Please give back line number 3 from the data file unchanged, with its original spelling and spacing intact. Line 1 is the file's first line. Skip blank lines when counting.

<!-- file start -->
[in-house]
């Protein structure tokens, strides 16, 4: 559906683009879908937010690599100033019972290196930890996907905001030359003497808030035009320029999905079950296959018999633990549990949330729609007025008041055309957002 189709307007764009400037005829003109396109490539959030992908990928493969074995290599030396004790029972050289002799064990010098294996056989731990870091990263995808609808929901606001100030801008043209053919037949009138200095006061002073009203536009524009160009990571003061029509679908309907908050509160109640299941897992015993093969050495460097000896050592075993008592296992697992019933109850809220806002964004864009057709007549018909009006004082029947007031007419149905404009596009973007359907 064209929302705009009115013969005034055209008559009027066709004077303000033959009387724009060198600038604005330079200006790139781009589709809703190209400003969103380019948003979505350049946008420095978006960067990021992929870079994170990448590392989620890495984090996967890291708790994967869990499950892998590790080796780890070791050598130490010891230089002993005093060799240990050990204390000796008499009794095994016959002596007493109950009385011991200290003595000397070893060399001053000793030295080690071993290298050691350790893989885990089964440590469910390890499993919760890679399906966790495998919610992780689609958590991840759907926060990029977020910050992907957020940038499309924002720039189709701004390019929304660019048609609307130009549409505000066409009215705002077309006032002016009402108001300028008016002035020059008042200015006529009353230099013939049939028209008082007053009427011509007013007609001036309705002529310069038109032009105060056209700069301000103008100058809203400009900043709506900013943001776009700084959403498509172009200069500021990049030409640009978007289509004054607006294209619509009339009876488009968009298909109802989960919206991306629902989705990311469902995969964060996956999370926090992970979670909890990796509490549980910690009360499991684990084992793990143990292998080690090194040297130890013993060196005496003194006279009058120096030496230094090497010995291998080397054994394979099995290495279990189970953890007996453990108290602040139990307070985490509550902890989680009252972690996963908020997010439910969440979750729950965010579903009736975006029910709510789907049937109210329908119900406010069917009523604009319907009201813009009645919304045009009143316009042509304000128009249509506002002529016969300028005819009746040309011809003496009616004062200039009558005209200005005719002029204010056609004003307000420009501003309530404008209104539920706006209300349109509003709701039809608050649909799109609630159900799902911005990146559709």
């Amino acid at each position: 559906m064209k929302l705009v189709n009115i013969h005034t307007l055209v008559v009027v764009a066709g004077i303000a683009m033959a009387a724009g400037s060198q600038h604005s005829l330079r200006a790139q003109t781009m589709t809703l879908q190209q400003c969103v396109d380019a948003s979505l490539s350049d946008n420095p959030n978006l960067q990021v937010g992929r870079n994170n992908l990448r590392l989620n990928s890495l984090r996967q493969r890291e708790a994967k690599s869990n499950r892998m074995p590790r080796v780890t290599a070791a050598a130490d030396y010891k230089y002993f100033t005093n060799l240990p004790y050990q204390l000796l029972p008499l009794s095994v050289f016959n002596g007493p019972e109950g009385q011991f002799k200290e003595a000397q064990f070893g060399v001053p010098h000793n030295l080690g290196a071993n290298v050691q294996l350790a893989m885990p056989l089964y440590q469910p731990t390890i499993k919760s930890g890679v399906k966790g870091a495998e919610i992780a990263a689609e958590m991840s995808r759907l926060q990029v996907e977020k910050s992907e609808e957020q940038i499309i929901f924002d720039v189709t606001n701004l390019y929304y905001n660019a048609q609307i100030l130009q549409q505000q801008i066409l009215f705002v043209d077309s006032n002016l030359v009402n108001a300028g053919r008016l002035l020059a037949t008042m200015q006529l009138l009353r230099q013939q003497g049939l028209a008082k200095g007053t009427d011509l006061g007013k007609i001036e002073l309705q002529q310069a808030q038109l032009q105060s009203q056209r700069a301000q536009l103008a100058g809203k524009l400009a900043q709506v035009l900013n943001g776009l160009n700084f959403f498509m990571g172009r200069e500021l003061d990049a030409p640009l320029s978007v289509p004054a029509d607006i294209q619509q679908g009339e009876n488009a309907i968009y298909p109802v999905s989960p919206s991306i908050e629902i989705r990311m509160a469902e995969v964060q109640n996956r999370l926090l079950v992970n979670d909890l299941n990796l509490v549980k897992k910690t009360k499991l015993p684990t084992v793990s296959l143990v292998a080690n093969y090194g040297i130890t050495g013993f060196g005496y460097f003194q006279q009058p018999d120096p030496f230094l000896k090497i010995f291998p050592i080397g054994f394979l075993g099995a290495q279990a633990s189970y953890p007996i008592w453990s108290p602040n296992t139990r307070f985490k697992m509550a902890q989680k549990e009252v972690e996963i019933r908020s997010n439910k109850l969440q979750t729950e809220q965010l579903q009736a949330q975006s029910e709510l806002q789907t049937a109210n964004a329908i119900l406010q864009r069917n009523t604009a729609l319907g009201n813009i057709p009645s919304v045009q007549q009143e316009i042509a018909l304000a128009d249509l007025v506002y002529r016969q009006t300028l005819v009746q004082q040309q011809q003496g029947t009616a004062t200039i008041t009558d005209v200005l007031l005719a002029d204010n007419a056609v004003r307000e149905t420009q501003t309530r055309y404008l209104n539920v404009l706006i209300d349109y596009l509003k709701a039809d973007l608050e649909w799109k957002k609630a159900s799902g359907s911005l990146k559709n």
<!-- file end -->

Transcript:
């Amino acid at each position: 559906m064209k929302l705009v189709n009115i013969h005034t307007l055209v008559v009027v764009a066709g004077i303000a683009m033959a009387a724009g400037s060198q600038h604005s005829l330079r200006a790139q003109t781009m589709t809703l879908q190209q400003c969103v396109d380019a948003s979505l490539s350049d946008n420095p959030n978006l960067q990021v937010g992929r870079n994170n992908l990448r590392l989620n990928s890495l984090r996967q493969r890291e708790a994967k690599s869990n499950r892998m074995p590790r080796v780890t290599a070791a050598a130490d030396y010891k230089y002993f100033t005093n060799l240990p004790y050990q204390l000796l029972p008499l009794s095994v050289f016959n002596g007493p019972e109950g009385q011991f002799k200290e003595a000397q064990f070893g060399v001053p010098h000793n030295l080690g290196a071993n290298v050691q294996l350790a893989m885990p056989l089964y440590q469910p731990t390890i499993k919760s930890g890679v399906k966790g870091a495998e919610i992780a990263a689609e958590m991840s995808r759907l926060q990029v996907e977020k910050s992907e609808e957020q940038i499309i929901f924002d720039v189709t606001n701004l390019y929304y905001n660019a048609q609307i100030l130009q549409q505000q801008i066409l009215f705002v043209d077309s006032n002016l030359v009402n108001a300028g053919r008016l002035l020059a037949t008042m200015q006529l009138l009353r230099q013939q003497g049939l028209a008082k200095g007053t009427d011509l006061g007013k007609i001036e002073l309705q002529q310069a808030q038109l032009q105060s009203q056209r700069a301000q536009l103008a100058g809203k524009l400009a900043q709506v035009l900013n943001g776009l160009n700084f959403f498509m990571g172009r200069e500021l003061d990049a030409p640009l320029s978007v289509p004054a029509d607006i294209q619509q679908g009339e009876n488009a309907i968009y298909p109802v999905s989960p919206s991306i908050e629902i989705r990311m509160a469902e995969v964060q109640n996956r999370l926090l079950v992970n979670d909890l299941n990796l509490v549980k897992k910690t009360k499991l015993p684990t084992v793990s296959l143990v292998a080690n093969y090194g040297i130890t050495g013993f060196g005496y460097f003194q006279q009058p018999d120096p030496f230094l000896k090497i010995f291998p050592i080397g054994f394979l075993g099995a290495q279990a633990s189970y953890p007996i008592w453990s108290p602040n296992t139990r307070f985490k697992m509550a902890q989680k549990e009252v972690e996963i019933r908020s997010n439910k109850l969440q979750t729950e809220q965010l579903q009736a949330q975006s029910e709510l806002q789907t049937a109210n964004a329908i119900l406010q864009r069917n009523t604009a729609l319907g009201n813009i057709p009645s919304v045009q007549q009143e316009i042509a018909l304000a128009d249509l007025v506002y002529r016969q009006t300028l005819v009746q004082q040309q011809q003496g029947t009616a004062t200039i008041t009558d005209v200005l007031l005719a002029d204010n007419a056609v004003r307000e149905t420009q501003t309530r055309y404008l209104n539920v404009l706006i209300d349109y596009l509003k709701a039809d973007l608050e649909w799109k957002k609630a159900s799902g359907s911005l990146k559709n």